What’s with this island that I made my visit for the third time?
Well folks, going to this slightly-developed island just north-west of Banten province are always fuss-free. The boat patiently sits on the pier and waits for us. The atmosphere is continuously relaxed that staying and waking up late is commonly accepted lifestyle. The foods, especially from the sea, are always nice. The locals, with big smiles and loads of curiosity, are always helpful and friendly. And most of all, it’s only a stone-throw away from the pier to find the reefs.
This is a dive-cum-snorkel-cum-laid-back trip with minimum preparations. I also bought fireworks and dreamt to watch them in wide angle view, free from obstacles like trees or buildings. It would also a pay-back when I forgot my Olympus E-410 and missed taking pictures of the fireworks last September.
The snorkeling was good as always. The diving, though, turned out not as I expected. I, for the very first time, experienced what divers called down-current. Somehow, I didn’t realize it. What I knew was I kicked very hard but, instead of forward, I moved downward. I wasn’t too disappointed because, strangely, it wasn’t too important to have a good dive in this trip.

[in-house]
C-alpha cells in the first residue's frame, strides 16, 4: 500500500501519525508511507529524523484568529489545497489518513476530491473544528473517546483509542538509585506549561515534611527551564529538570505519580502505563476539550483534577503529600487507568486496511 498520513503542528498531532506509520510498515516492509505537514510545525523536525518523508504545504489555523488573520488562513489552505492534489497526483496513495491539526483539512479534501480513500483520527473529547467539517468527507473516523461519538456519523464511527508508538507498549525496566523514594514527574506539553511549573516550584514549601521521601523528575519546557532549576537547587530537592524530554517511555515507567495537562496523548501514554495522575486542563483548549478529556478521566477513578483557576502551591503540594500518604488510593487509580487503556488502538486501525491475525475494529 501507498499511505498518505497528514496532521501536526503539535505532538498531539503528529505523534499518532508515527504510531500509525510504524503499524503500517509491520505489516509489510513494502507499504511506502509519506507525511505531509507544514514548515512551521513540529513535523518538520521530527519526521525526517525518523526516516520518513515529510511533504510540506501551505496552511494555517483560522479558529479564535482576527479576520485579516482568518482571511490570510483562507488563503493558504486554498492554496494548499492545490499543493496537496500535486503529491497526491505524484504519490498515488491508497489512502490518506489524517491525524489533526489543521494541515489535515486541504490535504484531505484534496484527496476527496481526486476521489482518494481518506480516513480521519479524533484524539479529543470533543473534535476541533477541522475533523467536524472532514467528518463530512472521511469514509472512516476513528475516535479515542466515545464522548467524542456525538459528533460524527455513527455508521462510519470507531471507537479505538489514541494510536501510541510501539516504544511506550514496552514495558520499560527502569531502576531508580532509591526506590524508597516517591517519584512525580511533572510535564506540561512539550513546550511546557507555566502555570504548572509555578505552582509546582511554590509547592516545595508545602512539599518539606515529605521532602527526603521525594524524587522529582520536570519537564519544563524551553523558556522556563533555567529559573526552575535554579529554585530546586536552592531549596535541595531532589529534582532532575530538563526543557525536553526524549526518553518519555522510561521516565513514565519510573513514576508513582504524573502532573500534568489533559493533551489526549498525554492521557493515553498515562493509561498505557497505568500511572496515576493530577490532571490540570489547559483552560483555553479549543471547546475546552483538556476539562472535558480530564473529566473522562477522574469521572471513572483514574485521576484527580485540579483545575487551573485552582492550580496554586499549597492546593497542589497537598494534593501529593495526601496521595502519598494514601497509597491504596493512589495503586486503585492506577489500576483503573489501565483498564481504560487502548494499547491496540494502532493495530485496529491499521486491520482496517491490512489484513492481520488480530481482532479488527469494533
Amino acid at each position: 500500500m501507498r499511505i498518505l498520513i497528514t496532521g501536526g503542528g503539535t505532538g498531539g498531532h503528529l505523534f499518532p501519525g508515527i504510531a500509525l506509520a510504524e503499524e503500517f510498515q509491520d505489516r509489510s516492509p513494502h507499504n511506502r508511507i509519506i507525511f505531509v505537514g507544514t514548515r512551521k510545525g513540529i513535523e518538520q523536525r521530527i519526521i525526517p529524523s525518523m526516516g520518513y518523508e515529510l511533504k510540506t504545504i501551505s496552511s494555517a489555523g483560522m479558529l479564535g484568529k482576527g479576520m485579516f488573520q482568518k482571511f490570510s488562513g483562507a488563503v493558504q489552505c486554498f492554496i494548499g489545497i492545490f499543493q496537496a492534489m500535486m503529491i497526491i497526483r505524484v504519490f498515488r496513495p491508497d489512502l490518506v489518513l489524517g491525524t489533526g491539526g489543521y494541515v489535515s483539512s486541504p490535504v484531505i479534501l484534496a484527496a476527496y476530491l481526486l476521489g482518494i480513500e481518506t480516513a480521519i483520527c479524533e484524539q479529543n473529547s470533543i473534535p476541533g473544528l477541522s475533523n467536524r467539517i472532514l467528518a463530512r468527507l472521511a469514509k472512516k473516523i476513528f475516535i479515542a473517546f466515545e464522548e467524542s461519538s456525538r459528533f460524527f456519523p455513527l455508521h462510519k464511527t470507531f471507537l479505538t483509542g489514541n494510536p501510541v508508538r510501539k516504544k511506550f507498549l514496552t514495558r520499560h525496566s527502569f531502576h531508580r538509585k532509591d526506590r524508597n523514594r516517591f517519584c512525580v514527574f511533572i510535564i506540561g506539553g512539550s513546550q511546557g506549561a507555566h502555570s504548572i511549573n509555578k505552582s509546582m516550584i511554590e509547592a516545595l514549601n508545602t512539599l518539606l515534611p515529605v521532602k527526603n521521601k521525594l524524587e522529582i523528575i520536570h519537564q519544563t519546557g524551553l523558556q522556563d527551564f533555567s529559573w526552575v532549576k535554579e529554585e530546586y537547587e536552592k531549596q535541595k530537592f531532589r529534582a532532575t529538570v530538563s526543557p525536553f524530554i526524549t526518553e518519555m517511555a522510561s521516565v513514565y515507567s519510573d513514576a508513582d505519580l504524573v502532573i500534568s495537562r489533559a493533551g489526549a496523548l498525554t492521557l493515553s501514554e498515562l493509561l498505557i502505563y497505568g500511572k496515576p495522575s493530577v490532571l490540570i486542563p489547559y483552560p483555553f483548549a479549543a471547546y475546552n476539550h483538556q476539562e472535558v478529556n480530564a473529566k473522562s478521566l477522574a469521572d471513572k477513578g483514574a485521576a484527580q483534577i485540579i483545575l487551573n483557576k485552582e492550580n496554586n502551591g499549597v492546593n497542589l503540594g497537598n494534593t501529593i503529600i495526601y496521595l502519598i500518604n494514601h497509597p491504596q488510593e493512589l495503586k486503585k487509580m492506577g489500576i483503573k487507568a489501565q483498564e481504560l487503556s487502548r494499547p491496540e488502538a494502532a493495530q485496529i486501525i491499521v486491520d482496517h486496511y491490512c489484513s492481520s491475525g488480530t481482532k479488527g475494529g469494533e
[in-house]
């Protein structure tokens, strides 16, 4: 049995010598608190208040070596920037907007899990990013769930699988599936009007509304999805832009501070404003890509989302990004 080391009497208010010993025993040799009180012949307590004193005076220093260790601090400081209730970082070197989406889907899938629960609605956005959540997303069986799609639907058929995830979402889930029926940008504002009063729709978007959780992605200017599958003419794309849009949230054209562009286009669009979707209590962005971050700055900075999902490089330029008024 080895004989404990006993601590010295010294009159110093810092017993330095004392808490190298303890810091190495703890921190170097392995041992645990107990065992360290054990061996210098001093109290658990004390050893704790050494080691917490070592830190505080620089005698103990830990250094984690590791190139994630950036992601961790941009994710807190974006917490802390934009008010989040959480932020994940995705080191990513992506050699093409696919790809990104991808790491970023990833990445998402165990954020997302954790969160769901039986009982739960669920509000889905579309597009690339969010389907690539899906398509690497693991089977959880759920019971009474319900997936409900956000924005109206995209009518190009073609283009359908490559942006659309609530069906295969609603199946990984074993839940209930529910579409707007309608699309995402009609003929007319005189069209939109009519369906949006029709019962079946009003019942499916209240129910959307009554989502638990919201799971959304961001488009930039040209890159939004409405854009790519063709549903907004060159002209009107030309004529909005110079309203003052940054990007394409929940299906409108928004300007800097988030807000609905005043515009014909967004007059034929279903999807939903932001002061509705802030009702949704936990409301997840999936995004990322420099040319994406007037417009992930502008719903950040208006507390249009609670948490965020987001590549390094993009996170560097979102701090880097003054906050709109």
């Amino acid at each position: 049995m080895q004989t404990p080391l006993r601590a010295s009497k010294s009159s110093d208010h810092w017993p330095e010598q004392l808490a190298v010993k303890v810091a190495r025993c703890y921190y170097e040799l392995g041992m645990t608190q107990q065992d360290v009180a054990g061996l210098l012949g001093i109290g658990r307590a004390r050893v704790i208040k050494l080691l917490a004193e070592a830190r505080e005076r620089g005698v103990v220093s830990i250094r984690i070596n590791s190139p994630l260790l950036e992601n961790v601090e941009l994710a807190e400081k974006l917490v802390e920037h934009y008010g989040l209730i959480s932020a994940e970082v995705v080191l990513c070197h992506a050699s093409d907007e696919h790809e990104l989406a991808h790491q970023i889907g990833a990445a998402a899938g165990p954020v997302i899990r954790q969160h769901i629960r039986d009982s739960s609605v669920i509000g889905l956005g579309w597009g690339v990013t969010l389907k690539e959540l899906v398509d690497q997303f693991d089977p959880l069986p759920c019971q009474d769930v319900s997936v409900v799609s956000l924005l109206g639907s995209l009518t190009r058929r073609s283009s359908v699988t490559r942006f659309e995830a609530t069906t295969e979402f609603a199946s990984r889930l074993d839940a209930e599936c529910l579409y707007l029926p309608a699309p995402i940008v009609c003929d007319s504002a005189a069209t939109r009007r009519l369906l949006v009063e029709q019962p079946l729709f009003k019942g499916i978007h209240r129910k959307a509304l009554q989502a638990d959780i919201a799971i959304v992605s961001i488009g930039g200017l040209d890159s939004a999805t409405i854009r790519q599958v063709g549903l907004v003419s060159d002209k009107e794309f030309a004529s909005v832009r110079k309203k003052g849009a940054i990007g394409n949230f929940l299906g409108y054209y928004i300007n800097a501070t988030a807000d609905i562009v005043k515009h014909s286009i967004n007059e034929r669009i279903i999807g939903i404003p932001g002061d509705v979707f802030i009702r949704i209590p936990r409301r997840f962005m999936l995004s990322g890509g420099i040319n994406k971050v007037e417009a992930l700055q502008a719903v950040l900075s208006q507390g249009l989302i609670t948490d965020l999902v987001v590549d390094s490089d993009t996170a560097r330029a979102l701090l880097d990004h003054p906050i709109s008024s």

The evening was surprisingly beautiful. With no stars, the moon – supposedly the fullest one I’ve ever seen – was the only illuminating object in the sky. What’s more, we had a non-proportionally gigantic halo surrounded the moon. Reflection of both objects on the surface of the adjacent water lit the entire pier that no lights were needed.
Lying on the coarse sand beach by the pier, we watched this nature’s phenomenon in silent. Until we finally realized that we had fireworks to set, two bottles of wine and a deck of playing cards to spend the night with. Our ritual followed afterwards: taking pictures. The pier. The fireworks. And of course, us.
The morning after, we realized that pictures of the fireworks turned out to be amazing. The palm tree-like light formations burst vividly in the ink-black night-sky. Silhouettes of us under the haloed moon were not less breathtaking. Evidently, without trumpets and confetti, New Year comes early this year…